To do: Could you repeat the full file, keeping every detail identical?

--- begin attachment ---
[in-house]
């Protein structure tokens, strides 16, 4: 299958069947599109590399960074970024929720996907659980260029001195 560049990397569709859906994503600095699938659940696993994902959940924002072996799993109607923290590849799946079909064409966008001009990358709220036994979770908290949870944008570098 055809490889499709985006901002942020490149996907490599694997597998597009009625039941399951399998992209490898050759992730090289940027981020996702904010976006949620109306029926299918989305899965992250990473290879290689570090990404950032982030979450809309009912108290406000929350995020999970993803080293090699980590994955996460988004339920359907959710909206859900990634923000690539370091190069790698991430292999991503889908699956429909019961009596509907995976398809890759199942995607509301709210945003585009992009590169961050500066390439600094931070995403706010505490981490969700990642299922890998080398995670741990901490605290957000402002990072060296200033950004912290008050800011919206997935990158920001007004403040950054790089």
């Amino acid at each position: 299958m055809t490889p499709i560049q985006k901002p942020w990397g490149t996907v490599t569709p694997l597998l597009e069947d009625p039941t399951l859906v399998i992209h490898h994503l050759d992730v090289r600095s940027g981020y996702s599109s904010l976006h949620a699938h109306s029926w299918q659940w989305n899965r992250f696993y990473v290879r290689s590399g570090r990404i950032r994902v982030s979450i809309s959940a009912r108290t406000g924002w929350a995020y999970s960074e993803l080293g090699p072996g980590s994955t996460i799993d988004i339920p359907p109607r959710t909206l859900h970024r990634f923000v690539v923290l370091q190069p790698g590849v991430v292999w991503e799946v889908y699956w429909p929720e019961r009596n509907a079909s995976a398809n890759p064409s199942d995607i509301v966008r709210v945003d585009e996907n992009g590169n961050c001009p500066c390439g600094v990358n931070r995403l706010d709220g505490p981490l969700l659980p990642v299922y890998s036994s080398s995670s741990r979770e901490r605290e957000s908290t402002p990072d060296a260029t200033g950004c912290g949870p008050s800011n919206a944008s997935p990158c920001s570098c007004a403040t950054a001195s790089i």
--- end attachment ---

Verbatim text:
[in-house]
């Protein structure tokens, strides 16, 4: 299958069947599109590399960074970024929720996907659980260029001195 560049990397569709859906994503600095699938659940696993994902959940924002072996799993109607923290590849799946079909064409966008001009990358709220036994979770908290949870944008570098 055809490889499709985006901002942020490149996907490599694997597998597009009625039941399951399998992209490898050759992730090289940027981020996702904010976006949620109306029926299918989305899965992250990473290879290689570090990404950032982030979450809309009912108290406000929350995020999970993803080293090699980590994955996460988004339920359907959710909206859900990634923000690539370091190069790698991430292999991503889908699956429909019961009596509907995976398809890759199942995607509301709210945003585009992009590169961050500066390439600094931070995403706010505490981490969700990642299922890998080398995670741990901490605290957000402002990072060296200033950004912290008050800011919206997935990158920001007004403040950054790089």
């Amino acid at each position: 299958m055809t490889p499709i560049q985006k901002p942020w990397g490149t996907v490599t569709p694997l597998l597009e069947d009625p039941t399951l859906v399998i992209h490898h994503l050759d992730v090289r600095s940027g981020y996702s599109s904010l976006h949620a699938h109306s029926w299918q659940w989305n899965r992250f696993y990473v290879r290689s590399g570090r990404i950032r994902v982030s979450i809309s959940a009912r108290t406000g924002w929350a995020y999970s960074e993803l080293g090699p072996g980590s994955t996460i799993d988004i339920p359907p109607r959710t909206l859900h970024r990634f923000v690539v923290l370091q190069p790698g590849v991430v292999w991503e799946v889908y699956w429909p929720e019961r009596n509907a079909s995976a398809n890759p064409s199942d995607i509301v966008r709210v945003d585009e996907n992009g590169n961050c001009p500066c390439g600094v990358n931070r995403l706010d709220g505490p981490l969700l659980p990642v299922y890998s036994s080398s995670s741990r979770e901490r605290e957000s908290t402002p990072d060296a260029t200033g950004c912290g949870p008050s800011n919206a944008s997935p990158c920001s570098c007004a403040t950054a001195s790089i």